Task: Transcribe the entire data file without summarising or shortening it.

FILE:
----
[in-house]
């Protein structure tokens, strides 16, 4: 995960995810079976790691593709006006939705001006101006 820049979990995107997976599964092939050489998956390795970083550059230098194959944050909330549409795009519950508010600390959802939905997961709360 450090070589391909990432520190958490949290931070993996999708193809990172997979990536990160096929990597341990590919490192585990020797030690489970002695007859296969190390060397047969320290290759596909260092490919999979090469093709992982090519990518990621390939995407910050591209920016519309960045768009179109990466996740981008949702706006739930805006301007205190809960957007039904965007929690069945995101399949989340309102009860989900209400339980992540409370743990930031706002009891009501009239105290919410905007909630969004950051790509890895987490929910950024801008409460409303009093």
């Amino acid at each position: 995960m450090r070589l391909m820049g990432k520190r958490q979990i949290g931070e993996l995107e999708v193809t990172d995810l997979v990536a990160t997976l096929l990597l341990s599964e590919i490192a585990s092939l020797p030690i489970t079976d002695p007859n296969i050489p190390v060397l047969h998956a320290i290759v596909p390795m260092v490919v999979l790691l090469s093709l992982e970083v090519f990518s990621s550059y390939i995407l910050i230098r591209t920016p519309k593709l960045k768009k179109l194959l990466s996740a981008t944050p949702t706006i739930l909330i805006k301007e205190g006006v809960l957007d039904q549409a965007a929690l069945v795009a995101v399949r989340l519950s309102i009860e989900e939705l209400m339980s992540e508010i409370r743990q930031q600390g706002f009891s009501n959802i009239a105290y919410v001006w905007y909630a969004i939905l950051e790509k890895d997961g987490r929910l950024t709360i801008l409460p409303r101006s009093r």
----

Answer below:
[in-house]
């Protein structure tokens, strides 16, 4: 995960995810079976790691593709006006939705001006101006 820049979990995107997976599964092939050489998956390795970083550059230098194959944050909330549409795009519950508010600390959802939905997961709360 450090070589391909990432520190958490949290931070993996999708193809990172997979990536990160096929990597341990590919490192585990020797030690489970002695007859296969190390060397047969320290290759596909260092490919999979090469093709992982090519990518990621390939995407910050591209920016519309960045768009179109990466996740981008949702706006739930805006301007205190809960957007039904965007929690069945995101399949989340309102009860989900209400339980992540409370743990930031706002009891009501009239105290919410905007909630969004950051790509890895987490929910950024801008409460409303009093």
């Amino acid at each position: 995960m450090r070589l391909m820049g990432k520190r958490q979990i949290g931070e993996l995107e999708v193809t990172d995810l997979v990536a990160t997976l096929l990597l341990s599964e590919i490192a585990s092939l020797p030690i489970t079976d002695p007859n296969i050489p190390v060397l047969h998956a320290i290759v596909p390795m260092v490919v999979l790691l090469s093709l992982e970083v090519f990518s990621s550059y390939i995407l910050i230098r591209t920016p519309k593709l960045k768009k179109l194959l990466s996740a981008t944050p949702t706006i739930l909330i805006k301007e205190g006006v809960l957007d039904q549409a965007a929690l069945v795009a995101v399949r989340l519950s309102i009860e989900e939705l209400m339980s992540e508010i409370r743990q930031q600390g706002f009891s009501n959802i009239a105290y919410v001006w905007y909630a969004i939905l950051e790509k890895d997961g987490r929910l950024t709360i801008l409460p409303r101006s009093r």